Evaluating the Clinical, Economic, and Societal Value of Rapid Diagnostic Testing in Emerging Markets: A Systematic Literature Review Assessing Infectious Diseases
Bourcet A1, Silber A2, Acosta Luis S2, Haas L3, Haddadin W4, Lee M5, Mulrooney M2, O'Hara M2, Sotak M5
1Abbott, Singapore, Singapore, 2Trinity Life Sciences, Waltham, MA, USA, 3Abbott, São Paulo, Brazil, 4Abbott, Dubai, United Arab Emirates, 5Abbott, Abbott Park, IL, USA
OBJECTIVES: Point of care rapid diagnostic tests (RDTs) have demonstrated accurate and timely diagnosis across decentralized settings, broadening patient access in remote locations and improving pathways to diagnosis. This study aimed to synthesize published and other literature on the clinical, societal, and economic value of RDTs for infectious disease across Asia, Africa, and Latin America.
METHODS: A systematic literature review (SLR) was conducted using PubMed and Embase for publications dated 2017 to 2021 in accordance with PRISMA guidelines using RDT and infectious disease search terms. This SLR was supplemented by targeted searches to evaluate guidelines and recommendations for RDTs from non-governmental organizations or other bodies (e.g. WHO).
RESULTS: Of the 616 articles identified in the systematic search, 128 were selected for full-text review, and 63 were included across the targeted and systematic review. Studies spanned 28 countries and 6 infectious diseases. Outcomes were clinical (e.g., patient outcomes), societal (e.g., reduced patient/clinician burden), and economic (e.g., cost savings). Of the 15 studies that reported RDT time to results, 10 reported results in under 1 hour which can lead to testing/treating more patients. Five studies showed that RDTs led to faster time to treatment for multiple disease areas compared to treatment initiated based on centralized laboratory testing, which can reduce the spread of infectious diseases. RDTs can reduce clinical and economic costs for misdiagnosis by reducing unnecessary treatment, including antibiotics that lead to resistance in select populations. Additionally, 11 studies reported high RDT usability for patients and/or clinicians.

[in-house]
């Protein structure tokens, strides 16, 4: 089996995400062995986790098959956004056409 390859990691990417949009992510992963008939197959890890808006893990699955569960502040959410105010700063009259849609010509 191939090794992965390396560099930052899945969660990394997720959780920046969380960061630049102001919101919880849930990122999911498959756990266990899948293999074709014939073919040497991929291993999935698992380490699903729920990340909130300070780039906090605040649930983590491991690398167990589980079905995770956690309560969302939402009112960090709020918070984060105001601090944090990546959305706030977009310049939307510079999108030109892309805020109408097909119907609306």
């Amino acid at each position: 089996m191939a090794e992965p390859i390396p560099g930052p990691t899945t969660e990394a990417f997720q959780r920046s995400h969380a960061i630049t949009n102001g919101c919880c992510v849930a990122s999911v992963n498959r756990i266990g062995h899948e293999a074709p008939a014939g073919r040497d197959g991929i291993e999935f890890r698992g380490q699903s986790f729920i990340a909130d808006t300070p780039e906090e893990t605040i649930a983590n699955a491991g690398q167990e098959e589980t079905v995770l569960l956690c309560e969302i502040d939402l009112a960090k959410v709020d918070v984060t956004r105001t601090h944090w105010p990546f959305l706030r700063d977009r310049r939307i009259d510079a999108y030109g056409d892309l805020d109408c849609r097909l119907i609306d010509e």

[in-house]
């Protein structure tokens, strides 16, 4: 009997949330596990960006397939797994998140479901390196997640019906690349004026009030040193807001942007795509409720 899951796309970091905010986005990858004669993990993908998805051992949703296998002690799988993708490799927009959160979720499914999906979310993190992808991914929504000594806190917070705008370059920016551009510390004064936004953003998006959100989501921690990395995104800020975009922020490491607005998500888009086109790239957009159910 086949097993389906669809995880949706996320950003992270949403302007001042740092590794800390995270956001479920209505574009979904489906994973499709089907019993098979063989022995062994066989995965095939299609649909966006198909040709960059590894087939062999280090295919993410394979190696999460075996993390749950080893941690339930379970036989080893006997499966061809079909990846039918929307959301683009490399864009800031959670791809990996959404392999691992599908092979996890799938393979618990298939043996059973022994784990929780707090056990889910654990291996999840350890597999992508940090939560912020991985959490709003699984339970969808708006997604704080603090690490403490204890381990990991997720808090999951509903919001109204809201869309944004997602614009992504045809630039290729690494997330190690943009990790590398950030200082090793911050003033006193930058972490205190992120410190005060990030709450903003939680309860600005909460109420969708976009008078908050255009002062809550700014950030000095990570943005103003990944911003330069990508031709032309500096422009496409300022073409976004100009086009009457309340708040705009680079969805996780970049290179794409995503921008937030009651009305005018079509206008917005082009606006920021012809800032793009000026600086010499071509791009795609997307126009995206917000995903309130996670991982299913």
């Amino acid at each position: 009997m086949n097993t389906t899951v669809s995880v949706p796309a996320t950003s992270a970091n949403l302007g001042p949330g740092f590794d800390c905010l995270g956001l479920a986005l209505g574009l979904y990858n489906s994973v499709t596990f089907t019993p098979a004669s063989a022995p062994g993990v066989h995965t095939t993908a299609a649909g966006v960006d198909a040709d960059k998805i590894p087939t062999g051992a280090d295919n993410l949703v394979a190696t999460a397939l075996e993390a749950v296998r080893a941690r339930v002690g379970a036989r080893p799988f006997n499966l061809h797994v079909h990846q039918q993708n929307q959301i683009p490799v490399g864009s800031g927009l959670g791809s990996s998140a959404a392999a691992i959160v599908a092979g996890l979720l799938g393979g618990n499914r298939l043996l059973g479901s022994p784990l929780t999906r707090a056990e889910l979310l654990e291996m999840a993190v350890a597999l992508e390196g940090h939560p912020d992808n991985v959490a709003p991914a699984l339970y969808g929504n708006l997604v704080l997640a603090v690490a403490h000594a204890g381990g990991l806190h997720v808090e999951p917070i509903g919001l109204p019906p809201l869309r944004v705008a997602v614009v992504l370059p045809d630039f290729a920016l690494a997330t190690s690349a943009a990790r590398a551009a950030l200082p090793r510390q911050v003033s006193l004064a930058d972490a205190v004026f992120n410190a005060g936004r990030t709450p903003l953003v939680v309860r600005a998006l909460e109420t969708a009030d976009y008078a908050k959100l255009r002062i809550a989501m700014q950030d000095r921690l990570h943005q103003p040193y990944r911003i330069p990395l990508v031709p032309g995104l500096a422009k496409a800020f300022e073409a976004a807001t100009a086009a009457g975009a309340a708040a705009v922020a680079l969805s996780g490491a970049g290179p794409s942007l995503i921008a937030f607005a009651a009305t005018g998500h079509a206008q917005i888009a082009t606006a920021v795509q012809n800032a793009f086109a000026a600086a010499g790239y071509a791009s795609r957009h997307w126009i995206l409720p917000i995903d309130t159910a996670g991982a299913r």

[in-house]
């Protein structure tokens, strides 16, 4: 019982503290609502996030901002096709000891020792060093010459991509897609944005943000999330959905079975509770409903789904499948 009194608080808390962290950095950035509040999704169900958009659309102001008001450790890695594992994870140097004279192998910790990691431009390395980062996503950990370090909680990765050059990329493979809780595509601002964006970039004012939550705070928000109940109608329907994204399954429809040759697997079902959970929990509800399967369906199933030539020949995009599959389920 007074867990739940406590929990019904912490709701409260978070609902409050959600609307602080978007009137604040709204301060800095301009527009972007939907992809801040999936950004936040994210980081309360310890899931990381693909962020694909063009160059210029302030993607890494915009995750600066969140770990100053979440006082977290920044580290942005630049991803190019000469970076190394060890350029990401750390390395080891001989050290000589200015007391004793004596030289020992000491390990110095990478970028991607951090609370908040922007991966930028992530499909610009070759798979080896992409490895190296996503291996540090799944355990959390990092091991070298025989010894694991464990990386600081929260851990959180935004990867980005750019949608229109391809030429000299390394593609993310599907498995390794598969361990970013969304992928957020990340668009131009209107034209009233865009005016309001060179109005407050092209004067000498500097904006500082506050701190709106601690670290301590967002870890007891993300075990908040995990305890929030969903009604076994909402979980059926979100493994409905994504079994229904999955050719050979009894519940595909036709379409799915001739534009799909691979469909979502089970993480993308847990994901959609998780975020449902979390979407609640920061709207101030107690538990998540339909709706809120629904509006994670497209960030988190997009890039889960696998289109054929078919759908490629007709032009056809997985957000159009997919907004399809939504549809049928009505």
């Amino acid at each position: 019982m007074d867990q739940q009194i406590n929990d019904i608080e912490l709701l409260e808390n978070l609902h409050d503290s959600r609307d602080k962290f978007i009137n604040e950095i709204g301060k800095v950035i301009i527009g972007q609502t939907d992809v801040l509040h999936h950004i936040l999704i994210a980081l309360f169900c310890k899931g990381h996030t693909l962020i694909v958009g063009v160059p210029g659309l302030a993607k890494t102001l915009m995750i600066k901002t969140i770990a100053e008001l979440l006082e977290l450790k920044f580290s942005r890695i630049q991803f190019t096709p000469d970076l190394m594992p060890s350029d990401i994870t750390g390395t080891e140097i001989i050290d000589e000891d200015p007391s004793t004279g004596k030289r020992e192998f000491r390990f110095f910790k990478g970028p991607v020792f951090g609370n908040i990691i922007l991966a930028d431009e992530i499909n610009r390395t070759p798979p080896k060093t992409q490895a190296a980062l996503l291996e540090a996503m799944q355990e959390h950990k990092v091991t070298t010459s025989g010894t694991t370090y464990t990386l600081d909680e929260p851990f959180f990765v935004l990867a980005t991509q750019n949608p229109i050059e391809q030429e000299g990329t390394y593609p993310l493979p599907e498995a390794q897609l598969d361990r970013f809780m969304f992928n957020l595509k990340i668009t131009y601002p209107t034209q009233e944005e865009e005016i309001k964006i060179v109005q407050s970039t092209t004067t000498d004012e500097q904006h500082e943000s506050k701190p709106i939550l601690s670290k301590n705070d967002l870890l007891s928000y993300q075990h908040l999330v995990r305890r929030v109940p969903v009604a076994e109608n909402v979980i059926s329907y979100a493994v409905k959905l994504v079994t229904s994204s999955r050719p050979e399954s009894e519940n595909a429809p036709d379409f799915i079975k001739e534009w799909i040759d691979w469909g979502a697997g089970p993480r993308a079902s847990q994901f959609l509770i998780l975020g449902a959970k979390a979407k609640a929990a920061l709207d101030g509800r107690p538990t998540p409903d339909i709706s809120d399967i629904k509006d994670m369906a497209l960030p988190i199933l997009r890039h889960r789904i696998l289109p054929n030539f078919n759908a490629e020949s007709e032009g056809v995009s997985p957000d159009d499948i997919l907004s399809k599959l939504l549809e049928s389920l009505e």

CONCLUSIONS: Point of care RDTs with high demonstrated accuracy provide for timely and cost-effective diagnosis across decentralized settings, even in remote areas of emerging markets. This allows for quicker treatment and can improve clinical outcomes. Further work is needed to translate existing evidence into population-level studies/models to determine the holistic impact of RDT implementation.
Conference/Value in Health Info
Value in Health, Volume 25, Issue 12S (December 2022)
Diagnostics & Imaging